Rajon Rondo Worth Every Dollar of New Deal

Rajon Rondo Worth Every Dollar of New Deal Given the way Rajon Rondo has played so far in his fourth season as the Celtics' starting point guard, $55 million over five years is looking like a bargain.

Rondo has been making headlines off the court for months, as Celtics management and Rondo's agent Bill Duffy have been working since June on hammering out a contract extension for the 23-year-old guard. They reached an agreement in the nick of time, working out the details on Monday morning, and now Rondo can go back to focusing on basketball.

He's capable of making even more headlines on the court than off it. The 2009-10 Celtics have only been at it for a week, but it's already clear that their young point guard is ready to be a superstar.

The first leg of the C's schedule has been a challenge for Rondo. In the team's opener at Cleveland, Rondo found himself staring down a quick, athletic pair of opposing guards in the Cavs' Mo Williams and Anthony Parker. Then, this weekend, he was matched up against the league's two best young point guards: first the Bulls' Derrick Rose on Friday night, then the Hornets' Chris Paul on Sunday. Right off the bat, Rondo got tested.

He passed with flying colors.

Against the Cavs, Rondo made those guards miserable all night. He applied relentless pressure, forced Williams and Parker into five turnovers, and was efficient on the other end of the floor, assisting on 10 Celtics buckets. In a fast-paced matchup with Chicago, Rondo was an absolute machine, piling up 16 assists and eight rebounds. Against CP3 and the Hornets, Rondo didn't shy away from the challenge, getting physical and refusing to be bossed around by New Orleans' MVP-caliber point man.

Rondo is now averaging 11.8 assists per game, second-most in the NBA, a number that puts him on pace to annihilate his previous career high. He's averaging 2.5 steals, also second in the league. Even his 5.0 boards a night are fourth in the NBA among point guards.

But the most important stat is the Celtics' record: 4-0. Rondo has quarterbacked a Celtics offense that has moved the ball with intelligence, poise and unbelievable teamwork. You want ubuntu? Here's your guy.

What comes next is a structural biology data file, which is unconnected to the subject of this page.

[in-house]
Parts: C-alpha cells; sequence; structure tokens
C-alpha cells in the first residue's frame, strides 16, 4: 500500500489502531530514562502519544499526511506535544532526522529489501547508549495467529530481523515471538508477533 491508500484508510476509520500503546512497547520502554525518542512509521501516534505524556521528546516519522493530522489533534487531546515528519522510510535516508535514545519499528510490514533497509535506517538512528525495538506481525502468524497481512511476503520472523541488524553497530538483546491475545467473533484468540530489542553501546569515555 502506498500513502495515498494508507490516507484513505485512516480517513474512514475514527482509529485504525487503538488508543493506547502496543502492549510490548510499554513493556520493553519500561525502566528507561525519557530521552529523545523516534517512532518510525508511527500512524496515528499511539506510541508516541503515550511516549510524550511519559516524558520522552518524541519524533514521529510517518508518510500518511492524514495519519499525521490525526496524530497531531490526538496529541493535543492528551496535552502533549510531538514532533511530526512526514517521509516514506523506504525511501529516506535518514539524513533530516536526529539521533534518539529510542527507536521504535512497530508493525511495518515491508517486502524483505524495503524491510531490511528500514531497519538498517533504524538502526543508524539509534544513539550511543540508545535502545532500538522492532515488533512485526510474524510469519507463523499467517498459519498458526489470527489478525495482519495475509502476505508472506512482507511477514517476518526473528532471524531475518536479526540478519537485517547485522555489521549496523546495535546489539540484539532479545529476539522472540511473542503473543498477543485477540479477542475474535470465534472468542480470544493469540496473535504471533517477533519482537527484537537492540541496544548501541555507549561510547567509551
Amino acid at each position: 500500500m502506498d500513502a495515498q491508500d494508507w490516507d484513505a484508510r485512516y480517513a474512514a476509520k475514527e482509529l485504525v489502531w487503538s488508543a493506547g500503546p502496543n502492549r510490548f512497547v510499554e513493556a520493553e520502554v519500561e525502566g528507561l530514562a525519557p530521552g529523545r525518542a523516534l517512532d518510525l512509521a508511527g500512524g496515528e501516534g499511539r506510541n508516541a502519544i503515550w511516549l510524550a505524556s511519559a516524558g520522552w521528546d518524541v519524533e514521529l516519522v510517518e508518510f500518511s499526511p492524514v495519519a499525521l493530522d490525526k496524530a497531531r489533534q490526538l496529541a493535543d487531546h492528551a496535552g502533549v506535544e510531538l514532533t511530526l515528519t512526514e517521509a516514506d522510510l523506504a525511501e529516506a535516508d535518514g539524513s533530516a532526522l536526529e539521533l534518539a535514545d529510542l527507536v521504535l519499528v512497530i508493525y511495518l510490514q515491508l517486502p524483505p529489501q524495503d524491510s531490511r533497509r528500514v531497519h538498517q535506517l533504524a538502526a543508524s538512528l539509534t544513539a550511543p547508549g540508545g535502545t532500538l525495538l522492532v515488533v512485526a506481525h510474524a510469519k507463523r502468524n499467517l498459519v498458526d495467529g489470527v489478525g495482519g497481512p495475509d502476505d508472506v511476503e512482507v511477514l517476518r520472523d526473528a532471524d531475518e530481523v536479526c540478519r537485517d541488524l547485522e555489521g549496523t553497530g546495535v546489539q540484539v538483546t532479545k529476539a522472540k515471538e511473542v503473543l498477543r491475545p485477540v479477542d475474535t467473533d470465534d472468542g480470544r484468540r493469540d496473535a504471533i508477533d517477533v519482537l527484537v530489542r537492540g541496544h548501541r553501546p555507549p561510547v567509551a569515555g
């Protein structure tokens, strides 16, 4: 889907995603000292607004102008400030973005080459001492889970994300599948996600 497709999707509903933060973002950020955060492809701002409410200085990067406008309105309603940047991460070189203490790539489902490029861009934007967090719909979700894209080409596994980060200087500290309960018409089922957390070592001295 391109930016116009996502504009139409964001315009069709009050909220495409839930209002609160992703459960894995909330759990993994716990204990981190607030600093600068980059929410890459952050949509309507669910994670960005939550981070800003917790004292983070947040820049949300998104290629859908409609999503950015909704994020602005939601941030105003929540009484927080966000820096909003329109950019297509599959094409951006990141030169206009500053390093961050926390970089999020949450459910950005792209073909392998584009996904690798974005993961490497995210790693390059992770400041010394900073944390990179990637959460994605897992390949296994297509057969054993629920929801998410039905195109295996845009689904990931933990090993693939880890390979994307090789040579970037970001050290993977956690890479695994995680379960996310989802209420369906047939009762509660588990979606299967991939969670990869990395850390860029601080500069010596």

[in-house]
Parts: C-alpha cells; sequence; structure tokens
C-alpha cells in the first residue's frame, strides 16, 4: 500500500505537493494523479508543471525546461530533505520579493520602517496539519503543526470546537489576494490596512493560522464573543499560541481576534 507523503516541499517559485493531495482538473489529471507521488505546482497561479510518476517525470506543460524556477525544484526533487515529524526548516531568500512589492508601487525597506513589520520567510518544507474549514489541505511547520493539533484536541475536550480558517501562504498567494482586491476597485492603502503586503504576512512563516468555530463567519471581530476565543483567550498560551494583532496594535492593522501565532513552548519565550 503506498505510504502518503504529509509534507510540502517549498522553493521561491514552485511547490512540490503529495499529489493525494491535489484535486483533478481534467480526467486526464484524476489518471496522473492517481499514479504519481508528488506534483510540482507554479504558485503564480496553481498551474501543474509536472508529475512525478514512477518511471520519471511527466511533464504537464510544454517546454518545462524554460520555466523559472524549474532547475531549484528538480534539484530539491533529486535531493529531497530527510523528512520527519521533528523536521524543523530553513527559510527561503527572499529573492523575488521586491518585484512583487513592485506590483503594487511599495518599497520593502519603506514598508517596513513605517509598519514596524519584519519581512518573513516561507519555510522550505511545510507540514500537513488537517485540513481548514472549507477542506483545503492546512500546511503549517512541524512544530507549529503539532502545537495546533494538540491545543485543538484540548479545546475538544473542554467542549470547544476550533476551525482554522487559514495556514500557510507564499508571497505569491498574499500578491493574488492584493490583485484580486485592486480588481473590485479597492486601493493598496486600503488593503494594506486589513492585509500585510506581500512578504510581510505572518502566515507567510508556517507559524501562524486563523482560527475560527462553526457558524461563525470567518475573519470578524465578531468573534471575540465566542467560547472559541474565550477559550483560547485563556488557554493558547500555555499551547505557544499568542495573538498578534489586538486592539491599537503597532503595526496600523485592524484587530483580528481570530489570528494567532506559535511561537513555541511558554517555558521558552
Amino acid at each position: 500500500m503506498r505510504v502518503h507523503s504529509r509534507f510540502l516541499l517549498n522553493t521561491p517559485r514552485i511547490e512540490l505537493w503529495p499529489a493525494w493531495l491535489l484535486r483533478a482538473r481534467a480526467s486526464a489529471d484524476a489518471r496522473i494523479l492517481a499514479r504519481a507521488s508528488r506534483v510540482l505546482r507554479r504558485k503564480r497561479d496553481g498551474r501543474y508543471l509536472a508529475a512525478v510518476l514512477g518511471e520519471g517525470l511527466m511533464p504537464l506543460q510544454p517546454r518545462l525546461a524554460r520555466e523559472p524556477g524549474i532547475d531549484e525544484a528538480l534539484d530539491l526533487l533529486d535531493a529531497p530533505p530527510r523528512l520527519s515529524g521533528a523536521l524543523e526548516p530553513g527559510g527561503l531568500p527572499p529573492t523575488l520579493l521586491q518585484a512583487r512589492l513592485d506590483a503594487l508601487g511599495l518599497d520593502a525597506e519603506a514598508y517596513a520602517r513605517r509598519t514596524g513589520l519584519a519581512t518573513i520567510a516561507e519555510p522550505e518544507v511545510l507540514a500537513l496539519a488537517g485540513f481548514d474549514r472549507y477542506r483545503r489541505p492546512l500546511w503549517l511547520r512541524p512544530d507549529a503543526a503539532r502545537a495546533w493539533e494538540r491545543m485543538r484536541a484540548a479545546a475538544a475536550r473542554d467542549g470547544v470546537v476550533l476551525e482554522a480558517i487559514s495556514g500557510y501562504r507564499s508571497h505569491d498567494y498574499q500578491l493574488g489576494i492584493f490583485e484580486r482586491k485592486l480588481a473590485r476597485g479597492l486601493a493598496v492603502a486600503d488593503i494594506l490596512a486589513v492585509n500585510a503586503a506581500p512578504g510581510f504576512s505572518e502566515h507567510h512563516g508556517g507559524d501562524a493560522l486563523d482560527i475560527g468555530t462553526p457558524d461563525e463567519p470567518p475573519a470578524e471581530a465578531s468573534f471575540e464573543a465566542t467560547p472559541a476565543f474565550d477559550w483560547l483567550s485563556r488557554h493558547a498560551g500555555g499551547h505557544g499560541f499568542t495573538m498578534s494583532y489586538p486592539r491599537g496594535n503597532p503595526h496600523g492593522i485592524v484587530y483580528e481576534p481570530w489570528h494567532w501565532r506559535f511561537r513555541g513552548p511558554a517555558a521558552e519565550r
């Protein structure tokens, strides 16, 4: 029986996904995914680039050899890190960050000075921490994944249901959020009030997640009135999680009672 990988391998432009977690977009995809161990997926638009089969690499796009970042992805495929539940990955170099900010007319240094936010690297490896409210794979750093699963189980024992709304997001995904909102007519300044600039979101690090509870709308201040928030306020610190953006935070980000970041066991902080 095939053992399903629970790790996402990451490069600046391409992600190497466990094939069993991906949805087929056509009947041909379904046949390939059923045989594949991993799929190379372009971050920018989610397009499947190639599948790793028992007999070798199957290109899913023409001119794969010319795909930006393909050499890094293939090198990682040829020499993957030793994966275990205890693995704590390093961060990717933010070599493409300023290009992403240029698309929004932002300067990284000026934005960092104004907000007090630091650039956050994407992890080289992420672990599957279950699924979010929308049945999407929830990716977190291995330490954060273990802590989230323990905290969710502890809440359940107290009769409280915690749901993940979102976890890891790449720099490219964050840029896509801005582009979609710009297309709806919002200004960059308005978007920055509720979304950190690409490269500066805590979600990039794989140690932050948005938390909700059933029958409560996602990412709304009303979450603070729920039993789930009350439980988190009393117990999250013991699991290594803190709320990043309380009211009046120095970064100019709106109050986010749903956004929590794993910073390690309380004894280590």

After leading the Celtics past Rose and Paul, two of the game's best at what they do, Rondo has made a convincing case that he deserves to be seen as one of the elites himself. There's an impressive pantheon of active NBA point guards already in place, and it's not easy to leave your mark. But if Rondo wants to become one of the best, it's good to start by outplaying the best.

So far this season, he's been on top of his game like no one else. He's passing like Steve Nash in his prime and defending like Jason Kidd in his. He's the complete package.

But speaking of Steve Nash, the real test for Rondo will come later this week. If anyone doubts Rajon Rondo now, their opinion might change after Friday night — depending on how Rondo can perform against Nash, Amare Stoudemire and the Phoenix Suns.

This month is Rondo's chance to break out. He's been hiding in the shadows cast by the Celtics' Big Three for far too long — but now he has the chance to prove himself as a great player in his own right. Paul Pierce, Ray Allen and Kevin Garnett are great players — but Rondo is, too.

So far, he doesn't have all the respect he'd like. After the Celtics' win over the Hornets on Sunday, Paul told the media that "Rondo is a lucky guy to play with guys like Pierce, Allen and Garnett" — implying, whether he meant to or not, that Rondo hasn't earned the star status he's now attaining.

Rondo has a chance to change that perception. Maybe this time next year, the C's Big Three will be lucky to be playing with him.